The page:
Because these interviews are the basic source of data for total unemployment, information must be factual and correct. Respondents are never asked specifically if they are unemployed, nor are they given an opportunity to decide their own labor force status. Unless they already know how the Government defines unemployment, many of them may not be sure of their actual classification when the interview is completed.

Similarly, interviewers do not decide the respondents' labor force classification. They simply ask the questions in the prescribed way and record the answers. Based on information collected in the survey and definitions programmed into the computer, individuals are then classified as employed, unemployed, or not in the labor force.

All interviews must follow the same procedures to obtain comparable results. Because of the crucial role interviewers have in the household survey, a great amount of time and effort is spent maintaining the quality of their work. Interviewers are given intensive training, including classroom lectures, discussion, practice, observation, home-study materials, and on-the-job training. At least once a year, they attend day-long training and review sessions. Also, at least once a year, they are accompanied by a supervisor during a full day of interviewing to determine how well they carry out their assignments.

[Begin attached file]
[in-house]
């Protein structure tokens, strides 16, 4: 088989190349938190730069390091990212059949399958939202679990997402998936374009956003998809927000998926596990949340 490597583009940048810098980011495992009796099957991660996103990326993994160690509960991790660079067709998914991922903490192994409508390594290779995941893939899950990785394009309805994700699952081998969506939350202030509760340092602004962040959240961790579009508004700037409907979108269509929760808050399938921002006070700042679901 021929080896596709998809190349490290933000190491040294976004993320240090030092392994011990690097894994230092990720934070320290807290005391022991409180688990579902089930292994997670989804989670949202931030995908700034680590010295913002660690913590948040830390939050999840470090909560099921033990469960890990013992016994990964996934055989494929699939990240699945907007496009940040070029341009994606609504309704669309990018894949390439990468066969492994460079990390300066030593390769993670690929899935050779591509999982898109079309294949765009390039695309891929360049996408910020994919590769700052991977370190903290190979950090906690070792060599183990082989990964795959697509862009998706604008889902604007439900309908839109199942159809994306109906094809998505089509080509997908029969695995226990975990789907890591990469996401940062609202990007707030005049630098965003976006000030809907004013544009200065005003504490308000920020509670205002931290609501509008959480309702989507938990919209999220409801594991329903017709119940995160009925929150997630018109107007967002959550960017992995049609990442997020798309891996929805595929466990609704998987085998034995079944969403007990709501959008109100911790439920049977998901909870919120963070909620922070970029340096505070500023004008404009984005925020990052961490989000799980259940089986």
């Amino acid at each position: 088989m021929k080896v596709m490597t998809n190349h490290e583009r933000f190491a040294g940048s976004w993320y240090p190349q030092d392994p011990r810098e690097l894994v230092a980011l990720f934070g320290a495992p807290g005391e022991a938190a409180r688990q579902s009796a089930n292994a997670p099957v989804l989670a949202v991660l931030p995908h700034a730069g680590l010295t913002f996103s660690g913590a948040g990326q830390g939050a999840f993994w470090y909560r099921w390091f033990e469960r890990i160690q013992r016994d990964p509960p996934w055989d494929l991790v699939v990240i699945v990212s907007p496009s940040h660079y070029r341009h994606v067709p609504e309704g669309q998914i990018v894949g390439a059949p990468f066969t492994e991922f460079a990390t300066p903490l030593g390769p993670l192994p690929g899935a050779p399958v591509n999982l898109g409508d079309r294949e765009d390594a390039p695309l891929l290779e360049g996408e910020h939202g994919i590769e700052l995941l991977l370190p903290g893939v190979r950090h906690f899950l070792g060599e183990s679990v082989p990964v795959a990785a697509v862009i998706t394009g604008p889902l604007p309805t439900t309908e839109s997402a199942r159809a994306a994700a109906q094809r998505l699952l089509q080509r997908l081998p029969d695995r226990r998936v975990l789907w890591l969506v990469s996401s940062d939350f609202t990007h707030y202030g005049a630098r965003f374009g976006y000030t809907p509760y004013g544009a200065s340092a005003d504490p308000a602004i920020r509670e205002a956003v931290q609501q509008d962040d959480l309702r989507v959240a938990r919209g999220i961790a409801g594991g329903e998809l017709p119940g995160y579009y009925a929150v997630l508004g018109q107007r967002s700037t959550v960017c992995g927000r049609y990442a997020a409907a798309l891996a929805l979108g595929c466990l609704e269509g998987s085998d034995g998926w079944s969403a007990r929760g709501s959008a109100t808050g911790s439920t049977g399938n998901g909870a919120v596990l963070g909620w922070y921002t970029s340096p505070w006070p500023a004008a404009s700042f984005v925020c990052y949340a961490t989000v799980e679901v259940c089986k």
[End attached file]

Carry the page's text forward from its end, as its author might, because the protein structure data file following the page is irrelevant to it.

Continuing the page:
A selected number of households are reinterviewed each month to determine whether the information obtained in the first interview was correct. The information gained from these reinterviews is used to improve the entire training program.

In fact the BLS generates their employment numbers essentially the same way they did during the Bush presidency. What a surprise. Funny, how Fox News always touted Bush's "job creating" record using the BLS numbers, but now that we have President Obama "that Black Panther loving, Job Creator hating, Muslim Socialist Usurper in the Oval Office, the BLS is part of some undefined grand conspiracy to lie to Americans about recent job growth. And no, I don't mean funny as in what a "funny comedian" that Eric Bolling is. In fact, I say he comes off as a deranged paranoid schizophrenic (or a LIAR) in this video segment:


Here's the transcript from Media Matters for anyone who cant hear the video:


BOLLING: [F]or the last few months, I've been coming on and saying it's very strange that big unemployment number, the first Friday of every month we're going to get it tomorrow -- first Friday of every month seems to be skewed. The department may be coming partisan. I say it on air and the left goes absolutely bonkers, they call me a conspiracy theorist. But look what's going on these revisions are revised up, on the big number. If you add in the 3 1/2 million people who left the work force that they say, you add that back in, we're approaching 10% unemployment. The problem is, we don't know what they use to qualify that number. How many people came out of the work force. Where do they come up with the number? Out of thin air. It's always, always looking better than what the actual job number really is.

Maybe we should shower Mr. Bolling with comments on his Facebook page and tweets asking him where he gets his super-secret information about the massive BLS conspiracy to rig the election for Obama, don't you.

Here's his Twitter account: @ericbolling

Here's his Facebook Page:

Because, as I'm sure Eric will tell us, "The truth is out there." And I for one would sure like to know where Eric gets his own brand of cockeyed truthiness.

Booman Tribune / By Steven D. | Sourced from

Posted at May 4, 2012, 5:22am